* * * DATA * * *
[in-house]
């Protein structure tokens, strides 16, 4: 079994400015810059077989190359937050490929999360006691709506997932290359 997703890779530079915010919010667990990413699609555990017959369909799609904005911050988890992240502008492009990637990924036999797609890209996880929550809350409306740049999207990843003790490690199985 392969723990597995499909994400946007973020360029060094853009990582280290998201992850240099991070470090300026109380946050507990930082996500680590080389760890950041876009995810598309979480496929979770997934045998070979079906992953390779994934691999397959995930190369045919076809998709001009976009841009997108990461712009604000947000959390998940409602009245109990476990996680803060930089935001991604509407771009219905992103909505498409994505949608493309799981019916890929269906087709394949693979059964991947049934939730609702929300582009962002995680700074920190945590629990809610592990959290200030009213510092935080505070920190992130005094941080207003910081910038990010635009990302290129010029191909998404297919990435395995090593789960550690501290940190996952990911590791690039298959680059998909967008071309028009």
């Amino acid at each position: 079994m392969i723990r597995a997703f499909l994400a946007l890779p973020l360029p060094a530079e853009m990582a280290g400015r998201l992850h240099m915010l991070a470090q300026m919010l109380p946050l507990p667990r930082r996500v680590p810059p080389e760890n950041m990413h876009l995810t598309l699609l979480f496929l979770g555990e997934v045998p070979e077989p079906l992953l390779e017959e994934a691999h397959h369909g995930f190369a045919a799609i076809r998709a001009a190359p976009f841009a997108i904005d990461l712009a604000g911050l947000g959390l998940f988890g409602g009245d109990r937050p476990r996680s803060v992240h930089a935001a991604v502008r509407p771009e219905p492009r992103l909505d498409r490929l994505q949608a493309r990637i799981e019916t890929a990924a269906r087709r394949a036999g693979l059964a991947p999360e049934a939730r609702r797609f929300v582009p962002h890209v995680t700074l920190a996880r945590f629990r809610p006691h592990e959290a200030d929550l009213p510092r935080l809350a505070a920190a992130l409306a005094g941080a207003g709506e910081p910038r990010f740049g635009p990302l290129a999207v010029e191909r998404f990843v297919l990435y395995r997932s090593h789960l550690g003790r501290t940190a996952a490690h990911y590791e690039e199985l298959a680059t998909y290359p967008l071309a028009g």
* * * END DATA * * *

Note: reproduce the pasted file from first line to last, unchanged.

[in-house]
């Protein structure tokens, strides 16, 4: 079994400015810059077989190359937050490929999360006691709506997932290359 997703890779530079915010919010667990990413699609555990017959369909799609904005911050988890992240502008492009990637990924036999797609890209996880929550809350409306740049999207990843003790490690199985 392969723990597995499909994400946007973020360029060094853009990582280290998201992850240099991070470090300026109380946050507990930082996500680590080389760890950041876009995810598309979480496929979770997934045998070979079906992953390779994934691999397959995930190369045919076809998709001009976009841009997108990461712009604000947000959390998940409602009245109990476990996680803060930089935001991604509407771009219905992103909505498409994505949608493309799981019916890929269906087709394949693979059964991947049934939730609702929300582009962002995680700074920190945590629990809610592990959290200030009213510092935080505070920190992130005094941080207003910081910038990010635009990302290129010029191909998404297919990435395995090593789960550690501290940190996952990911590791690039298959680059998909967008071309028009």
């Amino acid at each position: 079994m392969i723990r597995a997703f499909l994400a946007l890779p973020l360029p060094a530079e853009m990582a280290g400015r998201l992850h240099m915010l991070a470090q300026m919010l109380p946050l507990p667990r930082r996500v680590p810059p080389e760890n950041m990413h876009l995810t598309l699609l979480f496929l979770g555990e997934v045998p070979e077989p079906l992953l390779e017959e994934a691999h397959h369909g995930f190369a045919a799609i076809r998709a001009a190359p976009f841009a997108i904005d990461l712009a604000g911050l947000g959390l998940f988890g409602g009245d109990r937050p476990r996680s803060v992240h930089a935001a991604v502008r509407p771009e219905p492009r992103l909505d498409r490929l994505q949608a493309r990637i799981e019916t890929a990924a269906r087709r394949a036999g693979l059964a991947p999360e049934a939730r609702r797609f929300v582009p962002h890209v995680t700074l920190a996880r945590f629990r809610p006691h592990e959290a200030d929550l009213p510092r935080l809350a505070a920190a992130l409306a005094g941080a207003g709506e910081p910038r990010f740049g635009p990302l290129a999207v010029e191909r998404f990843v297919l990435y395995r997932s090593h789960l550690g003790r501290t940190a996952a490690h990911y590791e690039e199985l298959a680059t998909y290359p967008l071309a028009g």